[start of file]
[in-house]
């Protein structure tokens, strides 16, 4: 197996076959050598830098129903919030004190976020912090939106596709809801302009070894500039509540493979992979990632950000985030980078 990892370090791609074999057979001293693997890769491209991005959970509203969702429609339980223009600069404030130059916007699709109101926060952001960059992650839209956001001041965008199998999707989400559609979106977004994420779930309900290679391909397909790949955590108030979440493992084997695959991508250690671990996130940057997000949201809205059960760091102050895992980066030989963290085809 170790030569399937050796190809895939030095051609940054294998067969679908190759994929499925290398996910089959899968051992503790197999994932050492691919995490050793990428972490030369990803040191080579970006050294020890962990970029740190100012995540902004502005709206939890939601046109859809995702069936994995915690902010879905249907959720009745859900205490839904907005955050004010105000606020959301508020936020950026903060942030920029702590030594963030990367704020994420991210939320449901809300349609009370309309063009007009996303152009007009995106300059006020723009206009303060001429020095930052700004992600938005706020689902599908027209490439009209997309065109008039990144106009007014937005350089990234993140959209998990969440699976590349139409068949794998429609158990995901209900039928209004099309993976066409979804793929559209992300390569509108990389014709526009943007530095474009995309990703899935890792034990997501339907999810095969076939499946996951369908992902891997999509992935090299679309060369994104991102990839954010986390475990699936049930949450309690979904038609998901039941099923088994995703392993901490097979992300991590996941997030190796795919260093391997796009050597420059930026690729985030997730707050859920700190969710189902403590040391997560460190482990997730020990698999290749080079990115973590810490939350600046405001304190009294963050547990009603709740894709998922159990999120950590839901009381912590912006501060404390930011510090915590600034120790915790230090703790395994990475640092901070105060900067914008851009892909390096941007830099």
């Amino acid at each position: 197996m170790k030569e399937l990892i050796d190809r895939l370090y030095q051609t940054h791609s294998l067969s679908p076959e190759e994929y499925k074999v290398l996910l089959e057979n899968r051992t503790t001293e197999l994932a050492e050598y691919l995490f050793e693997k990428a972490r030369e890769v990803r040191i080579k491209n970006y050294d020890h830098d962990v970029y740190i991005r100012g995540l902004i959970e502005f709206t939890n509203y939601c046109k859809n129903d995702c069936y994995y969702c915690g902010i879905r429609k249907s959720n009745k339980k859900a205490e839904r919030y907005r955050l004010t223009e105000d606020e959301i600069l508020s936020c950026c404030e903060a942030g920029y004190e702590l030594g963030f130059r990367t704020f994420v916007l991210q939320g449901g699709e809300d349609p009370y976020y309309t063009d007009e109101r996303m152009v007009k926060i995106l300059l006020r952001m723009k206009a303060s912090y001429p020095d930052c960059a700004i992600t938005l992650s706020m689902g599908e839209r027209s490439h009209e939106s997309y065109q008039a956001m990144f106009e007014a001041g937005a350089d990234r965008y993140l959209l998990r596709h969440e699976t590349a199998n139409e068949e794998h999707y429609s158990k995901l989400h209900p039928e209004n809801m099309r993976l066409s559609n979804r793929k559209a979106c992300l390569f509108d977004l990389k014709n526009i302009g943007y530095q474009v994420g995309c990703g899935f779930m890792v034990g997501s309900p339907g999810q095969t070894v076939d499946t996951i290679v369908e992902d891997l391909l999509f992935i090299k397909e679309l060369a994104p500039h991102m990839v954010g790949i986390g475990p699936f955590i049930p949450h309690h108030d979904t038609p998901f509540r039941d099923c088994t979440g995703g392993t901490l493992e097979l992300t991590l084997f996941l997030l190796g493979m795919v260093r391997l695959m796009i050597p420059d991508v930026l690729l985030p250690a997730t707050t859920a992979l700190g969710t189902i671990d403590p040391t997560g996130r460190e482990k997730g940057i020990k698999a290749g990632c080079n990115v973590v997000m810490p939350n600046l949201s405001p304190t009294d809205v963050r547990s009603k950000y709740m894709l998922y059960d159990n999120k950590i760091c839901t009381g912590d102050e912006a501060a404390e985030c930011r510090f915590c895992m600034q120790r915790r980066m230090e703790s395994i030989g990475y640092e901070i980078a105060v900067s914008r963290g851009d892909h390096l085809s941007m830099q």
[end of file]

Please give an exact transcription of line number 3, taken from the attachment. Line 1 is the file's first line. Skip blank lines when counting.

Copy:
């Amino acid at each position: 197996m170790k030569e399937l990892i050796d190809r895939l370090y030095q051609t940054h791609s294998l067969s679908p076959e190759e994929y499925k074999v290398l996910l089959e057979n899968r051992t503790t001293e197999l994932a050492e050598y691919l995490f050793e693997k990428a972490r030369e890769v990803r040191i080579k491209n970006y050294d020890h830098d962990v970029y740190i991005r100012g995540l902004i959970e502005f709206t939890n509203y939601c046109k859809n129903d995702c069936y994995y969702c915690g902010i879905r429609k249907s959720n009745k339980k859900a205490e839904r919030y907005r955050l004010t223009e105000d606020e959301i600069l508020s936020c950026c404030e903060a942030g920029y004190e702590l030594g963030f130059r990367t704020f994420v916007l991210q939320g449901g699709e809300d349609p009370y976020y309309t063009d007009e109101r996303m152009v007009k926060i995106l300059l006020r952001m723009k206009a303060s912090y001429p020095d930052c960059a700004i992600t938005l992650s706020m689902g599908e839209r027209s490439h009209e939106s997309y065109q008039a956001m990144f106009e007014a001041g937005a350089d990234r965008y993140l959209l998990r596709h969440e699976t590349a199998n139409e068949e794998h999707y429609s158990k995901l989400h209900p039928e209004n809801m099309r993976l066409s559609n979804r793929k559209a979106c992300l390569f509108d977004l990389k014709n526009i302009g943007y530095q474009v994420g995309c990703g899935f779930m890792v034990g997501s309900p339907g999810q095969t070894v076939d499946t996951i290679v369908e992902d891997l391909l999509f992935i090299k397909e679309l060369a994104p500039h991102m990839v954010g790949i986390g475990p699936f955590i049930p949450h309690h108030d979904t038609p998901f509540r039941d099923c088994t979440g995703g392993t901490l493992e097979l992300t991590l084997f996941l997030l190796g493979m795919v260093r391997l695959m796009i050597p420059d991508v930026l690729l985030p250690a997730t707050t859920a992979l700190g969710t189902i671990d403590p040391t997560g996130r460190e482990k997730g940057i020990k698999a290749g990632c080079n990115v973590v997000m810490p939350n600046l949201s405001p304190t009294d809205v963050r547990s009603k950000y709740m894709l998922y059960d159990n999120k950590i760091c839901t009381g912590d102050e912006a501060a404390e985030c930011r510090f915590c895992m600034q120790r915790r980066m230090e703790s395994i030989g990475y640092e901070i980078a105060v900067s914008r963290g851009d892909h390096l085809s941007m830099q």